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A student learning Islamic scripture writes in Arabic during the holy month of Ramadan at Lirboyo Islamic boarding school in Kediri, Indonesia, May 20, 2018. REUTERS/Beawiharta(reuters_tickers)
By Beawiharta .
KEDIRI, Indonesia (Reuters) - For students at one of Indonesia's oldest Islamic boarding schools, the holy month of Ramadan doesn't only mean fasting from dawn till dusk. It also means intensive study of the Koran.
The Lirboyo Islamic School, or 'pesantren', established in 1910 in East Java province, encourages its 21,000 students from around the world's biggest Muslim-majority country to use the holy month to study religious knowledge and Islamic teachings rigorously.
Head of the boarding school, Ahmad Zulfa Sholeh, said his institution rejects radical teachings and focuses on interpreting the Koran to build "good character".
"We don't agree with radical views because Muslims should not fight other religions. We should protect them," he said.
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Last month, a series of suicide attacks carried out by whole families, including young children, killed at least 30 people, shocking the largely moderate nation.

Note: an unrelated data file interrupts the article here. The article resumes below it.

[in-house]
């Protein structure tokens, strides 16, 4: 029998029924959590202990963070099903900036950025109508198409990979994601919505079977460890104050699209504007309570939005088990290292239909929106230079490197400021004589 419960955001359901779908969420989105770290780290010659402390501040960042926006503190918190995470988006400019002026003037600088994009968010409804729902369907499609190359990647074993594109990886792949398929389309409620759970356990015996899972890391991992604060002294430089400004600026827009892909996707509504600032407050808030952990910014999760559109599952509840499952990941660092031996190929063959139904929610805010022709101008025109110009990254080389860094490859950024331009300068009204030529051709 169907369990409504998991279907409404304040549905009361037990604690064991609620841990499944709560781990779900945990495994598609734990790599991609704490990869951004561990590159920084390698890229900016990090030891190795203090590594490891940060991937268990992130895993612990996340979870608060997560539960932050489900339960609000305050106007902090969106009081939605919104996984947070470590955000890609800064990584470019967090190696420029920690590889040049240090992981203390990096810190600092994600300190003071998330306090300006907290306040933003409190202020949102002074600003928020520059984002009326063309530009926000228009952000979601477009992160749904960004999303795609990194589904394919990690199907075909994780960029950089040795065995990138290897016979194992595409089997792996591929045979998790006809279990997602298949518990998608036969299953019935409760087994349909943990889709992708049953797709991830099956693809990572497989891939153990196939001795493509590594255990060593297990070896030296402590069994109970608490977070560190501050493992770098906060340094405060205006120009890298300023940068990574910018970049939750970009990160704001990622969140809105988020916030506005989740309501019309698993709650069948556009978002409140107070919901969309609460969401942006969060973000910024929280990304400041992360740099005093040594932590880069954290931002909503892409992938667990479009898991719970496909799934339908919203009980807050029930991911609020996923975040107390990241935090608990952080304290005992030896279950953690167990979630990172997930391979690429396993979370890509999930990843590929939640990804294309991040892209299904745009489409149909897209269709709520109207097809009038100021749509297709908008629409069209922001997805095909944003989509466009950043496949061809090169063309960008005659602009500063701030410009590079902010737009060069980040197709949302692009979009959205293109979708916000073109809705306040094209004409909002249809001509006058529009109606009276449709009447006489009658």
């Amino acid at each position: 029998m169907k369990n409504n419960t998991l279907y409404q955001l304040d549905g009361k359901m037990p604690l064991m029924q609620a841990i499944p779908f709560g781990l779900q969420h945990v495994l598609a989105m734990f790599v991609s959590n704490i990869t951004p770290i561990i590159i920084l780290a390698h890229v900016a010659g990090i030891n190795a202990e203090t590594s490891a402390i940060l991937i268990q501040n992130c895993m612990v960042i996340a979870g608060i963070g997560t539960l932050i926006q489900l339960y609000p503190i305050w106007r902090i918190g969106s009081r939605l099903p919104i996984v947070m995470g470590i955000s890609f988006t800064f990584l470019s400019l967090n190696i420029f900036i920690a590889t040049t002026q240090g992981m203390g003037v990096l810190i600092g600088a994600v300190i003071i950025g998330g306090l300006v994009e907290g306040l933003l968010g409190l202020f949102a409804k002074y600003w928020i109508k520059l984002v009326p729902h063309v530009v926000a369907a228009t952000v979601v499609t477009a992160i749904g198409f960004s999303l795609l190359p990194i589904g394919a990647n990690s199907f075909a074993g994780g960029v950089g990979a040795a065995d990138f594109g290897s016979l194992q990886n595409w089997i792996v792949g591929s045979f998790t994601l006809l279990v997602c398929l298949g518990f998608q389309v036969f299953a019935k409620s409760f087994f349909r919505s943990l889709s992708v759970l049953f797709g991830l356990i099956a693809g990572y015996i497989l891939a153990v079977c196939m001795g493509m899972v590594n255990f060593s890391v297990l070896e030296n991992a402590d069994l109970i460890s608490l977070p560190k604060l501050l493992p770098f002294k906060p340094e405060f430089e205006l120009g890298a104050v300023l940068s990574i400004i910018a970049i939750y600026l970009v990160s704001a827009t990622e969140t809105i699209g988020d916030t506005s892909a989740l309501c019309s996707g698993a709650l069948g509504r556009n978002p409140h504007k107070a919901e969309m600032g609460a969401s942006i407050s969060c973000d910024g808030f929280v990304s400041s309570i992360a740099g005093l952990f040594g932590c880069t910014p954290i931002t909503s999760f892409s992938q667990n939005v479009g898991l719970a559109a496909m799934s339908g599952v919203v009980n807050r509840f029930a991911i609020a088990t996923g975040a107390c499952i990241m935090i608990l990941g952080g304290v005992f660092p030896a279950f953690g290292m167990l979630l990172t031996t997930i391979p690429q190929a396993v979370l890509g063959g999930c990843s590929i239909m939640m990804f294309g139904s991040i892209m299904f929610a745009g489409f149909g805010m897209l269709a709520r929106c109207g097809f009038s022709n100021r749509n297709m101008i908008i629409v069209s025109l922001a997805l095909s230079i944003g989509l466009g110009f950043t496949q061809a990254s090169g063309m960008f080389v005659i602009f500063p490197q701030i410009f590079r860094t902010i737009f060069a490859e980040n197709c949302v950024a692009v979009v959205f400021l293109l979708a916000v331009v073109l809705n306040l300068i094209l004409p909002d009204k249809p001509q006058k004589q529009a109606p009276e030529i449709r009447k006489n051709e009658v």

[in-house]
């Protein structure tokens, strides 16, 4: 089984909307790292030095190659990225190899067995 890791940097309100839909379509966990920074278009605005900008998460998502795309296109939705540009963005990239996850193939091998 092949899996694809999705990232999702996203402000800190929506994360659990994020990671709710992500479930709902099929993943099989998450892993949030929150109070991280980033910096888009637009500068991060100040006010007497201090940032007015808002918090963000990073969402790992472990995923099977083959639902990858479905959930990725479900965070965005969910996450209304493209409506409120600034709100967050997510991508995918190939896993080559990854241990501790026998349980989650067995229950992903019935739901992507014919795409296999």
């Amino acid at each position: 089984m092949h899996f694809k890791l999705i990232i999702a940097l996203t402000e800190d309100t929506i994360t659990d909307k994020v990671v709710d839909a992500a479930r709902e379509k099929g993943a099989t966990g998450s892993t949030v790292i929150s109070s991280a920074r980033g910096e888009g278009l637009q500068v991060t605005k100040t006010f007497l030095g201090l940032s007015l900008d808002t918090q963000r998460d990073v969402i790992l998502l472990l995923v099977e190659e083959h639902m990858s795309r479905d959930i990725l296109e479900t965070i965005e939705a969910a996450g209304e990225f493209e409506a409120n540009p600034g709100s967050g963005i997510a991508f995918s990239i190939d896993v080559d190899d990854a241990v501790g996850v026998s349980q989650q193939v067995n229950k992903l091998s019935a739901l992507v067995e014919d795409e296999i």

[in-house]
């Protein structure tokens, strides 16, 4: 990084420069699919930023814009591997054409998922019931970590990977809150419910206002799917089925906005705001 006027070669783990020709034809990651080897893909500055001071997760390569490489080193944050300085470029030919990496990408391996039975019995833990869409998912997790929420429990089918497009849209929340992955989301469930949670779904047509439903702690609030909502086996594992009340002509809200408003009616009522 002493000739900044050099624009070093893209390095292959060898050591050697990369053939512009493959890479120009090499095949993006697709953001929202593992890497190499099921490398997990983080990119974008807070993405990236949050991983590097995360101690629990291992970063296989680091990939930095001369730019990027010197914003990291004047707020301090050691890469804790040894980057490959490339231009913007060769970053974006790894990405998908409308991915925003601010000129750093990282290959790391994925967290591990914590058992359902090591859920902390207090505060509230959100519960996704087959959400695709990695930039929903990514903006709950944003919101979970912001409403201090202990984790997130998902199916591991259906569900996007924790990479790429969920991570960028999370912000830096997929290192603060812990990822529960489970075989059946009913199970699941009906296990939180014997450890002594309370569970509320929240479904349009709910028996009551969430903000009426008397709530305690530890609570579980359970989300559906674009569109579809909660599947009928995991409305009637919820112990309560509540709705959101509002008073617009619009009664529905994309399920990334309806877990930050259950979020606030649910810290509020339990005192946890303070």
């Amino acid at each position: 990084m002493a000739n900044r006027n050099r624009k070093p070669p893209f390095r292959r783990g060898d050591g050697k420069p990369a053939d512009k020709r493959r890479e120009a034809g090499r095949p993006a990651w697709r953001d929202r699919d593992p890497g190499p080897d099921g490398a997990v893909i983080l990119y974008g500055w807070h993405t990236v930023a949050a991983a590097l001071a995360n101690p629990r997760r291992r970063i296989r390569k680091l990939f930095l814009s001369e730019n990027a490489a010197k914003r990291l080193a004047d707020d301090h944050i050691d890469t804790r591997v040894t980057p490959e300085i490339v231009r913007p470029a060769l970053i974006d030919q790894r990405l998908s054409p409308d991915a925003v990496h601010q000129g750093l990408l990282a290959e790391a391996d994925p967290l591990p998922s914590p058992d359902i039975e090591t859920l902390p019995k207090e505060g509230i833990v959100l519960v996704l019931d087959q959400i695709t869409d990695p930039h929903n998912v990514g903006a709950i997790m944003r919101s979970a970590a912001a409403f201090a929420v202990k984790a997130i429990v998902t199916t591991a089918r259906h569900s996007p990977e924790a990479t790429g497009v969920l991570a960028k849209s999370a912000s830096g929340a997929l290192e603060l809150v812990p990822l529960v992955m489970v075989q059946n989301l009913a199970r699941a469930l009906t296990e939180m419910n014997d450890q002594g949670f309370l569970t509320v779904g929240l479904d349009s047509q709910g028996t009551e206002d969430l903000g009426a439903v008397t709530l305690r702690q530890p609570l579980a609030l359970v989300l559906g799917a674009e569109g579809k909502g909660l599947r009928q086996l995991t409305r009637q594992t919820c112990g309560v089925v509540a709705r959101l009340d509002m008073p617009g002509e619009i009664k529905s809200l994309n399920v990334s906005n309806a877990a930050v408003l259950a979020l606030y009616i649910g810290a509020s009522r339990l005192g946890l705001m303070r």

They marked the worst militant attack since the Bali restaurant bombings in 2005 and happened just a two-hour drive from the school in the city of Surabaya.
Students told Reuters the institution emphasizes teachings of tolerance, respect for local customs, and peace.
The school is one of 28,000 Islamic boarding schools in Indonesia. Lirboyo is run by the country's largest moderate Islamic organization Nahdlatul Ulama.
While lessons are taught in the local Javanese language, students also learn Arabic and how to interpret Islamic texts.
Students pay 35,000 rupiah (1.88 pounds) to participate in the Koran study during Ramadan and are expected to cook their own meals and do their own laundry.
Ahmad Jauhari, a teenage student originally from West Kalimantan province, has been studying here for nine years and finds the intensive study "enjoyable and peaceful".
"For me, fasting is easy if it only includes not eating and not drinking. What's hard is not hanging out, playing with our phones, or being in a relationship," he explained.
(Writing by Jessica Damiana and Kanupriya Kapoor; Editing by Neil Fullick)